PREPAREget ready get safe aika anaokulu
1-Talk about earthquakes. Spend time with your family discussing how and why earthquakes occur. Explain that an earthquake is a natural event and not anyone’s fault. Use simple words that even young children can understand.
2-Find safe spots in your home. Identify and discuss safe spots in each room of your home so that you can go there immediately if you feel an earthquake. Safe spots are places where you can take cover, such as undera sturdy desk or table, or next to an interior wall.
3-Practice earthquake drills. Regularly practice with your family what you would do if an earthquake occurred. Practicing earthquake drills will help children understand what to do in case you are not with them during an earthquake.
4-Learn your caregivers’ disaster plans. If your children’s school or child care center is in an area at risk from earthquakes, find out how its emergency plan addresses earthquakes. Ask about evacuation plans and if you would be required to pick up your children from the site or from another location.
5-Keep contact information current. Phone numbers, addresses and relationships change. Keep your children’s school or child care emergency release information up to date, so that if an earthquake strikes, you will know where your child is and who can pick them up.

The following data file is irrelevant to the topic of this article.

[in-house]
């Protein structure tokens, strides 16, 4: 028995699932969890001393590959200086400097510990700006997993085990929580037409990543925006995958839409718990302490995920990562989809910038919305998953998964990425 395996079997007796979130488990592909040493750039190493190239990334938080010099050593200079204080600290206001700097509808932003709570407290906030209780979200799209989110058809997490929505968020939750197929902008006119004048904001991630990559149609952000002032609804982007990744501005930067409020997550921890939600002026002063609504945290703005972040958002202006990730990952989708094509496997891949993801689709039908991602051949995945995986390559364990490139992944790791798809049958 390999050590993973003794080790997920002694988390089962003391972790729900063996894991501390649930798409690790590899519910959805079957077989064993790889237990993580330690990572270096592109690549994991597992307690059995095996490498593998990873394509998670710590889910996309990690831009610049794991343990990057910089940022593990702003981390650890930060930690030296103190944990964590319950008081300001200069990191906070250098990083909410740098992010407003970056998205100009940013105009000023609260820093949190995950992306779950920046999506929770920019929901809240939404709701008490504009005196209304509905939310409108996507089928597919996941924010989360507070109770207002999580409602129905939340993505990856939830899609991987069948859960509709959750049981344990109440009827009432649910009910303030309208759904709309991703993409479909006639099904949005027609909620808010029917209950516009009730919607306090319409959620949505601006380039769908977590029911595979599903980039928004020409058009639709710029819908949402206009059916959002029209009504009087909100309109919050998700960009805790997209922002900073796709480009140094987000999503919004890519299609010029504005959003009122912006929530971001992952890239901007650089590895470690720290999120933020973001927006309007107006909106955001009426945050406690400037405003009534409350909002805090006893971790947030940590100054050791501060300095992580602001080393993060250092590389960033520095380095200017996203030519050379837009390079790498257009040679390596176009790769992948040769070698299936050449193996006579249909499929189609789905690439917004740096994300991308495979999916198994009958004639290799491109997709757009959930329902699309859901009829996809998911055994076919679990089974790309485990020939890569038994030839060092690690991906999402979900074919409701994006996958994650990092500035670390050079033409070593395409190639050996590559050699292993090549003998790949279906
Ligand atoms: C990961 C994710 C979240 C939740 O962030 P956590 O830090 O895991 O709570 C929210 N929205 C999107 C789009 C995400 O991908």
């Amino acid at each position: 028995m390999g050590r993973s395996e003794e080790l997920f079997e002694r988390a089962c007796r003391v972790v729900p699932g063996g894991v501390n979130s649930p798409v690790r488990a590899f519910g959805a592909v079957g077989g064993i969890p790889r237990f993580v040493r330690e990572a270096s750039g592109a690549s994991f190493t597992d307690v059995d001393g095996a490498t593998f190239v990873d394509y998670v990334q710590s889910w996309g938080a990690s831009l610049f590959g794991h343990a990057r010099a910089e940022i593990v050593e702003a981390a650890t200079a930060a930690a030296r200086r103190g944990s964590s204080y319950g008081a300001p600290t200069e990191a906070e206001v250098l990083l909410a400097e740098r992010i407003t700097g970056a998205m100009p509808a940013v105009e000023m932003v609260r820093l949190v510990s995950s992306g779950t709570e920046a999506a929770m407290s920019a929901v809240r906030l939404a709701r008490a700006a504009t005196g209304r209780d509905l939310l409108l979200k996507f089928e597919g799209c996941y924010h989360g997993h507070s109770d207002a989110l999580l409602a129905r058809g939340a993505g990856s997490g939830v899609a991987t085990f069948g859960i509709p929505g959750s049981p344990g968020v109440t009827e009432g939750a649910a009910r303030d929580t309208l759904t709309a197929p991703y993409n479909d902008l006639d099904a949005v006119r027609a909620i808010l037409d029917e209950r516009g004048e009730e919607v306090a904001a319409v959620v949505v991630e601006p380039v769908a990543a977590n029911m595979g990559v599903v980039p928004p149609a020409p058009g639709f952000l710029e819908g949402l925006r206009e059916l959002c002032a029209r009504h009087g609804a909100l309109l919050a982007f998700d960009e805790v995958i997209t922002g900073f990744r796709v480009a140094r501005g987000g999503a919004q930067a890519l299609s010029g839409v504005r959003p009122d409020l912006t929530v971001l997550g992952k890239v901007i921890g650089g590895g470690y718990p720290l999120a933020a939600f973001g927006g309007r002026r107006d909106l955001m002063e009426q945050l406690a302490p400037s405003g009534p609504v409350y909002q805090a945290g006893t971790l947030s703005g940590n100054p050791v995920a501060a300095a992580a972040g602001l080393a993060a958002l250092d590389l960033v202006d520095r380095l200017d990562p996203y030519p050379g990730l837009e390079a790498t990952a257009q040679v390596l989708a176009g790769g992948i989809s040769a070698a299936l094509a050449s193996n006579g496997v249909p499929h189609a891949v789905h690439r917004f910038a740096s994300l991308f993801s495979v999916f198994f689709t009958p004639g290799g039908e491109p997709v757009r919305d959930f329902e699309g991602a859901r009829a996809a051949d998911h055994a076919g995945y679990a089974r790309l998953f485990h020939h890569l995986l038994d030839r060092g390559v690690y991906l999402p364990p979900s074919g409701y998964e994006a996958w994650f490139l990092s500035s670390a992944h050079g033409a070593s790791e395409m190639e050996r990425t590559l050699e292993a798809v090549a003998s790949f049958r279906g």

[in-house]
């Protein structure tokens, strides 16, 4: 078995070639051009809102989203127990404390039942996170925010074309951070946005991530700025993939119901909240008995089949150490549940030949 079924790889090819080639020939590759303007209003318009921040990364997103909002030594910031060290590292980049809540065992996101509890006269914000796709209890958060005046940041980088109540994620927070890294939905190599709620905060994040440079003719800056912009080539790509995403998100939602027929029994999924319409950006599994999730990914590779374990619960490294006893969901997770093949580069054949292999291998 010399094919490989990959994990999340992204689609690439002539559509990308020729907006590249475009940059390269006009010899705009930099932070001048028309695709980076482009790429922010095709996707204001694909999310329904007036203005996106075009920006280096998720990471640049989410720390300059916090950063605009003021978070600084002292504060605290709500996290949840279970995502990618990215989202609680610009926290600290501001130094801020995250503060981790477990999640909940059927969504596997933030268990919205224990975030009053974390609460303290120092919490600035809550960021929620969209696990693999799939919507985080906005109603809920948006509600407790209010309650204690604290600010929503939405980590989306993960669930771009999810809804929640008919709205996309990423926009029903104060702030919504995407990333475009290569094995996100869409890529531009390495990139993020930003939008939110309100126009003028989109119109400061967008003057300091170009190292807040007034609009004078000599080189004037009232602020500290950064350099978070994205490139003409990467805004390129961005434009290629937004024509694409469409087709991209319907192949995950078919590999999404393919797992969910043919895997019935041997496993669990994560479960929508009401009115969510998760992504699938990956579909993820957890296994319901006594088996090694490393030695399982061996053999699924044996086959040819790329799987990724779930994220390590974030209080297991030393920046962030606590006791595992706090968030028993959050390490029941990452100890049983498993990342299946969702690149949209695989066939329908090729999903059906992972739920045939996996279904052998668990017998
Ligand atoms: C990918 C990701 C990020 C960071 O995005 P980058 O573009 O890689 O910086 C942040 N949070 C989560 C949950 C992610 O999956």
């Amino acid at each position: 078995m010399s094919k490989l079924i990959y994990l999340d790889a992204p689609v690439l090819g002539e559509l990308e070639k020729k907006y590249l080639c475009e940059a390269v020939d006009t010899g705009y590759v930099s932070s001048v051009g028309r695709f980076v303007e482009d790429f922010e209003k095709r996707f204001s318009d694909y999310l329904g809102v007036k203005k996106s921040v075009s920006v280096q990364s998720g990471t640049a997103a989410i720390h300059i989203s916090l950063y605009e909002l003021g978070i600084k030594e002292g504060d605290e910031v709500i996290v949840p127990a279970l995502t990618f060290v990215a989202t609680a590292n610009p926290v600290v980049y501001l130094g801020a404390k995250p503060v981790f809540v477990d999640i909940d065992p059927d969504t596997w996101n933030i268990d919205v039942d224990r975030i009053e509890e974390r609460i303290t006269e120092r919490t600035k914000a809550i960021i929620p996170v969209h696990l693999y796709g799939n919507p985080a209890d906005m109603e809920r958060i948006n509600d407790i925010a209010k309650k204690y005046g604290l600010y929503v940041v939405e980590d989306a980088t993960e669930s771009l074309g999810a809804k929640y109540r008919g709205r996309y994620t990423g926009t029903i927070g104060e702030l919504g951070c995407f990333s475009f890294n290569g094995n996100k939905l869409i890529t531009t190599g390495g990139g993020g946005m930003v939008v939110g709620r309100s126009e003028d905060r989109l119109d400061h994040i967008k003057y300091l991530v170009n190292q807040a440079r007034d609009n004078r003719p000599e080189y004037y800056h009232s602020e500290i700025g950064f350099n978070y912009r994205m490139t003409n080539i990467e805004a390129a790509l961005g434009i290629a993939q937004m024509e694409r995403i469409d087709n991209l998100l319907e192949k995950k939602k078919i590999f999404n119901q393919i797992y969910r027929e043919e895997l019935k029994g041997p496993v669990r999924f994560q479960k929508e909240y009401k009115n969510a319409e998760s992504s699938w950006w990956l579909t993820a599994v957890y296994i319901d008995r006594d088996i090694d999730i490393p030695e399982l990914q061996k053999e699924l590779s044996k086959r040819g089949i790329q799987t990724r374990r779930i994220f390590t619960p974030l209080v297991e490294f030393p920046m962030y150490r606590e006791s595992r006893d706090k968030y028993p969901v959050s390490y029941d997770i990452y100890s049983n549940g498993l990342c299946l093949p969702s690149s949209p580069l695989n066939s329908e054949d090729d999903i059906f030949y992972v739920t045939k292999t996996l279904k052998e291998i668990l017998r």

6-If inside, Drop, Cover, and Hold On. Drop to the ground and take Cover under something sturdy like a desk or table. With one hand Hold On to the object and with your other arm protect your head and neck. If you don’t have anything sturdy to take cover under, crouch down next to an interior wall. Stay indoors until the shaking stops and you’re sure it’s safe to exit.
7-If outside, find an open spot. Find a clear spot away from buildings, trees, streetlights and power lines. Drop to the ground and stay there until the shaking stops.
8-If in a vehicle, stop. Pull over to a clear location, stop and stay there with your seatbelt fastened until the shaking stops.
9-Involve children in recovery. After an earthquake, include your children in clean-up activities if it is safe to do so. It is comforting to children to watch the household begin to return to normal and to have a job to do.
10-Listen to children. Encourage your child to express feelings of fear, anxiety or anger. Listen carefully, show understanding, and offer reassurance. Tell your child that the situation is not permanent, and provide physical reassurance through time spent together and displays of affection. Contact local faith-based organizations, voluntary organizations, or professionals for counseling if extra help is needed.


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